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Larry Foster: Practical Insights for Optimizing Operational Transformation in the Utility Industry [Part Seven]

Headshot of Larry Foster
Larry Foster: Practical Insights for Optimizing Operational Transformation in the Utility Industry [Part Seven]

Explore how Lean Six Sigma's Poka Yoke methodology can revolutionize utility billing processes by preventing errors and ensuring accuracy. This blog delves into user-friendly solutions, such as smartphone applications, that boost efficiency, reduce errors, and drive cost savings. It also discusses the importance of accurate meter readings, the challenges faced by both automated (AMI/AMR) and manual systems, and the benefits of deploying digital tools to improve reliability and efficiency in meter readings.

Larry Foster, President of MuniBilling, has been working with technology for over 25 years. He's experienced in different sectors of technology, from starting new projects to helping companies grow and overcome challenges.

With a focus on the software and utility industries, Larry is a leading expert specializing in the complete lifecycle management of advanced solutions. Under his leadership, MuniBilling ensures dedicated client success teams and an unwavering commitment to ongoing support and efficiency improvements in the dynamic utility and software landscapes.

In part 6 of our series, we discussed how digital transformation can enhance utility customers' interactions with service providers. Another key aspect of leveraging digital tools is to eliminate mistakes and delays. Lean Six Sigma has a concept called "Poka Yoke," which means "mistake-proofing" or "error-proofing." This involves using techniques and mechanisms designed to prevent or detect errors in operations, thereby reducing defects and mistakes. The goal of Poka Yoke is to create systems that minimize human error and improve overall quality and efficiency. Poka Yoke methods can include various approaches such as adding physical devices, making procedural changes, or using technology to minimize errors. Sometimes, it's essential to build in extra layers of protection to prevent failures. This is where digital tools come into play, providing the necessary redundancy to ensure resilience in the system.

Q: Can you give an example of how utility billing operations could improve a process to prevent errors?

A common area for improvement is the reading of utility meters within tight deadlines to support the billing process. Ensuring accurate meter readings and avoiding mistakes or discrepancies is a constant challenge, as inaccuracies can lead to billing issues and customer disputes.

Q: What about automated systems like AMI and AMR? Haven't they already achieved maximum automation?

Yes, AMI and AMR are excellent platforms with high levels of automation. However, they come with significant upfront costs, which can be a barrier for many sites, and even well-funded organizations may take years to fully deploy them. Despite their advanced capabilities, even the best AMI or AMR systems can have an error rate of 1% to 3%. For instance, in a site with 1,000 meters, this error rate means that 10 to 30 manual meter readings might still be needed to correct inaccuracies. There are many challenges these sites still face. Poor network connectivity due to transmitters in basements, overgrown vegetation, rugged terrain, dense urban areas, extreme weather, device malfunctions, data connectivity issues, and software glitches can all impact the accuracy of meter reading data in AMI or AMR environments. These sites often still need manual meter readings and data entry to ensure accuracy. Therefore, highly automated sites typically still need an independent automated backup plan.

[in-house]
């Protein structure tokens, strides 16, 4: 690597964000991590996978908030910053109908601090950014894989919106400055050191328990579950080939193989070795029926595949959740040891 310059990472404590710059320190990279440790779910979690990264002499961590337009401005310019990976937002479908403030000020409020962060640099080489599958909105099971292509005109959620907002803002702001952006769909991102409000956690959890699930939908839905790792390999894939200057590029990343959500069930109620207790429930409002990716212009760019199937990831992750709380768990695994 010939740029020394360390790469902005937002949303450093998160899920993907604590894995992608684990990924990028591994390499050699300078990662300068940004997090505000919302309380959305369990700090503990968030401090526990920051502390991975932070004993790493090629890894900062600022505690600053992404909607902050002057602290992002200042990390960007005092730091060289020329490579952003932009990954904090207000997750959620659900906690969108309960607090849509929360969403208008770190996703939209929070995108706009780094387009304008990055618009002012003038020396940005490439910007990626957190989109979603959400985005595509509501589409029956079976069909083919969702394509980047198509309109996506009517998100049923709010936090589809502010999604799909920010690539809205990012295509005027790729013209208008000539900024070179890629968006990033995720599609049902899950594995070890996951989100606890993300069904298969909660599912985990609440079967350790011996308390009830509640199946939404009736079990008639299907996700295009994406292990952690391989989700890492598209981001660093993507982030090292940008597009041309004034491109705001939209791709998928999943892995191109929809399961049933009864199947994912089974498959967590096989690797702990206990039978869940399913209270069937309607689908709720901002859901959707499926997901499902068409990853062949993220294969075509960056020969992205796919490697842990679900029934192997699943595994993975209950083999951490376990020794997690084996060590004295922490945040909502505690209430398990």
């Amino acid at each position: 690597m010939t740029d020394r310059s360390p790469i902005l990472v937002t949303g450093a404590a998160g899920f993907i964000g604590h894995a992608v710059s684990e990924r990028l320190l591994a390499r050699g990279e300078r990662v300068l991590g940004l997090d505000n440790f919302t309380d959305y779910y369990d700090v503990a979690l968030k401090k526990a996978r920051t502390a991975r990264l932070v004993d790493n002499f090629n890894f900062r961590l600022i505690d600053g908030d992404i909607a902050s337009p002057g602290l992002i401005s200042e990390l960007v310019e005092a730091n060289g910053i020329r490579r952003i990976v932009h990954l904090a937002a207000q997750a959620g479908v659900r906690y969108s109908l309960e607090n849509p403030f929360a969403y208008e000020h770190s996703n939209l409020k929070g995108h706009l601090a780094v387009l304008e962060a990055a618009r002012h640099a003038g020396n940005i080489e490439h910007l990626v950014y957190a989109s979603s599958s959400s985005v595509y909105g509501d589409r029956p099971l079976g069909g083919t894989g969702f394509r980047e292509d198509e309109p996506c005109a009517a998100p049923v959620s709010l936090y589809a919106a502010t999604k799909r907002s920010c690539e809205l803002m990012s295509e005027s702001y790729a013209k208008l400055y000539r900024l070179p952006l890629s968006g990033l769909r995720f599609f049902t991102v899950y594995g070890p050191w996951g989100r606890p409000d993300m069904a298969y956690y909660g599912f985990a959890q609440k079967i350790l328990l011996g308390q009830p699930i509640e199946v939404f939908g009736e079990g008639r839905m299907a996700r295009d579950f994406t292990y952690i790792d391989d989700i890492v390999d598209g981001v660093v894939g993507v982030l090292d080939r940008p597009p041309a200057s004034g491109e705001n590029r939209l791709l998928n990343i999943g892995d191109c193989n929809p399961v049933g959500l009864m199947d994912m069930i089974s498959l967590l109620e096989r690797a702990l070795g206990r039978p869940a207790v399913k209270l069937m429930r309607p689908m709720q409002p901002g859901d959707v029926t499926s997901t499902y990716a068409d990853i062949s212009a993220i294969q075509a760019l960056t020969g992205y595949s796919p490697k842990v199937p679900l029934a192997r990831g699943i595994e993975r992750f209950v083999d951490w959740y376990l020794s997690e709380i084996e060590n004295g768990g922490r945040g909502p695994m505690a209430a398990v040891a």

Q: So what challenges do utility billing operations face with manual meter reading methods?

While manual environments avoid the high upfront and maintenance costs of computerized networks, they still incur labor costs and issues. Workers must drive to each meter location and manually record readings. Sites that rely on customer self-reporting save on labor costs but may face occasional incorrect readings. Often in remote areas with poor network connectivity, manual environments can't deploy AMI or AMR. Digital assets, which can function independently of a network, make meter reading more efficient in these areas. On the other hand, highly automated environments can use digital assets for redundancy, enhancing system resilience.

Q: What core capabilities should billing operations look for when deploying digital assets to improve meter readings?

The most simplistic type of meter reading digital asset to deploy is an app for smartphones or other mobile devices used by meter reading technicians. It should be free and easy to use. Here is a top-ten list of capabilities organizations should consider to maximize the ROI of deploying a digital asset for meter reading:

  1. User-Friendly Interface
  2. Offline Meter Reading Capability
  3. Offline Data Storage and Security
  4. Real-time Insights
  5. Real-Time Data Synchronization
  6. Efficient Route Management
  7. Quick Issue Identification and Resolution
  8. Automated Data Validation
  9. Scalable Meter Reading Operations
  10. Cost-Effective Data Collection

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Larry Foster, dedicated President of MuniBilling, is committed to delivering cutting-edge Electronic Bill Payment and Presentment services tailored for utility billing. If you're interested in learning more about our product and services, sign up for a personalized demo of the MuniBilling system. 

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